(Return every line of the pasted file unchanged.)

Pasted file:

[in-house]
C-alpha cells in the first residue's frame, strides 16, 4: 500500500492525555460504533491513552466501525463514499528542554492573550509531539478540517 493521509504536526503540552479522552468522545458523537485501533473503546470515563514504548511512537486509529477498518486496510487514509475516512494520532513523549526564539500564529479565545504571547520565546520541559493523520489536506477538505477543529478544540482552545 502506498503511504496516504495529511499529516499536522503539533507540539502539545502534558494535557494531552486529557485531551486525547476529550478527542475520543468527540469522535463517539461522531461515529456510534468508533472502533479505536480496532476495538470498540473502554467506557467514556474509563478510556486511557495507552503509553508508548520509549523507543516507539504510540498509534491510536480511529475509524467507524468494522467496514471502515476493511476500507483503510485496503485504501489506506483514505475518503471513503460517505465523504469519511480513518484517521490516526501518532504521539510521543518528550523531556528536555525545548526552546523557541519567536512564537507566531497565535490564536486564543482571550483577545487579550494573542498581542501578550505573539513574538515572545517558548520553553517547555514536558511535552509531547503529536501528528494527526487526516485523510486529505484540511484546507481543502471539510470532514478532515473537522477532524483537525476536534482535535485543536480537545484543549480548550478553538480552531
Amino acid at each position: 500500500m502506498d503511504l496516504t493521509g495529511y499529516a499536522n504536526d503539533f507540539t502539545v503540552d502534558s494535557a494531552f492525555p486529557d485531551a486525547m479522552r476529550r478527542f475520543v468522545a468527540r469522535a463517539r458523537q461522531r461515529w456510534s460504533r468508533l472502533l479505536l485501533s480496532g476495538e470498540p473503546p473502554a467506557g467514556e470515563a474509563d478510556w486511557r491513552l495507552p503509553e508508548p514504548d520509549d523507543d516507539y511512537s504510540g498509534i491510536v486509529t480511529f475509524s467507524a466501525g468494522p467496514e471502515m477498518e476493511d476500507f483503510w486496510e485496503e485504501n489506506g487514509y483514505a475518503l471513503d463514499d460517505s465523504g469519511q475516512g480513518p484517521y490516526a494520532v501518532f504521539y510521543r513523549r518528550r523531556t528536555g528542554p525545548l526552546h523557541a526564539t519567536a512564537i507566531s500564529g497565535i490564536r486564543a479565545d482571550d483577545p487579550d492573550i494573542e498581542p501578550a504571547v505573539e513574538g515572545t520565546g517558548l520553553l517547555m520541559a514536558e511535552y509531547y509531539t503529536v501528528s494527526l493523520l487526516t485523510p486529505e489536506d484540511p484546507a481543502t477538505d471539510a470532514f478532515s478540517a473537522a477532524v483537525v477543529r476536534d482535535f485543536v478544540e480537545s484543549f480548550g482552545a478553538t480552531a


[in-house]
C-alpha cells in the first residue's frame, strides 16, 4: 500500500492525555460504533491513552466501525463514499528542554492573550509531539478540517 493521509504536526503540552479522552468522545458523537485501533473503546470515563514504548511512537486509529477498518486496510487514509475516512494520532513523549526564539500564529479565545504571547520565546520541559493523520489536506477538505477543529478544540482552545 502506498503511504496516504495529511499529516499536522503539533507540539502539545502534558494535557494531552486529557485531551486525547476529550478527542475520543468527540469522535463517539461522531461515529456510534468508533472502533479505536480496532476495538470498540473502554467506557467514556474509563478510556486511557495507552503509553508508548520509549523507543516507539504510540498509534491510536480511529475509524467507524468494522467496514471502515476493511476500507483503510485496503485504501489506506483514505475518503471513503460517505465523504469519511480513518484517521490516526501518532504521539510521543518528550523531556528536555525545548526552546523557541519567536512564537507566531497565535490564536486564543482571550483577545487579550494573542498581542501578550505573539513574538515572545517558548520553553517547555514536558511535552509531547503529536501528528494527526487526516485523510486529505484540511484546507481543502471539510470532514478532515473537522477532524483537525476536534482535535485543536480537545484543549480548550478553538480552531
Amino acid at each position: 500500500m502506498d503511504l496516504t493521509g495529511y499529516a499536522n504536526d503539533f507540539t502539545v503540552d502534558s494535557a494531552f492525555p486529557d485531551a486525547m479522552r476529550r478527542f475520543v468522545a468527540r469522535a463517539r458523537q461522531r461515529w456510534s460504533r468508533l472502533l479505536l485501533s480496532g476495538e470498540p473503546p473502554a467506557g467514556e470515563a474509563d478510556w486511557r491513552l495507552p503509553e508508548p514504548d520509549d523507543d516507539y511512537s504510540g498509534i491510536v486509529t480511529f475509524s467507524a466501525g468494522p467496514e471502515m477498518e476493511d476500507f483503510w486496510e485496503e485504501n489506506g487514509y483514505a475518503l471513503d463514499d460517505s465523504g469519511q475516512g480513518p484517521y490516526a494520532v501518532f504521539y510521543r513523549r518528550r523531556t528536555g528542554p525545548l526552546h523557541a526564539t519567536a512564537i507566531s500564529g497565535i490564536r486564543a479565545d482571550d483577545p487579550d492573550i494573542e498581542p501578550a504571547v505573539e513574538g515572545t520565546g517558548l520553553l517547555m520541559a514536558e511535552y509531547y509531539t503529536v501528528s494527526l493523520l487526516t485523510p486529505e489536506d484540511p484546507a481543502t477538505d471539510a470532514f478532515s478540517a473537522a477532524v483537525v477543529r476536534d482535535f485543536v478544540e480537545s484543549f480548550g482552545a478553538t480552531a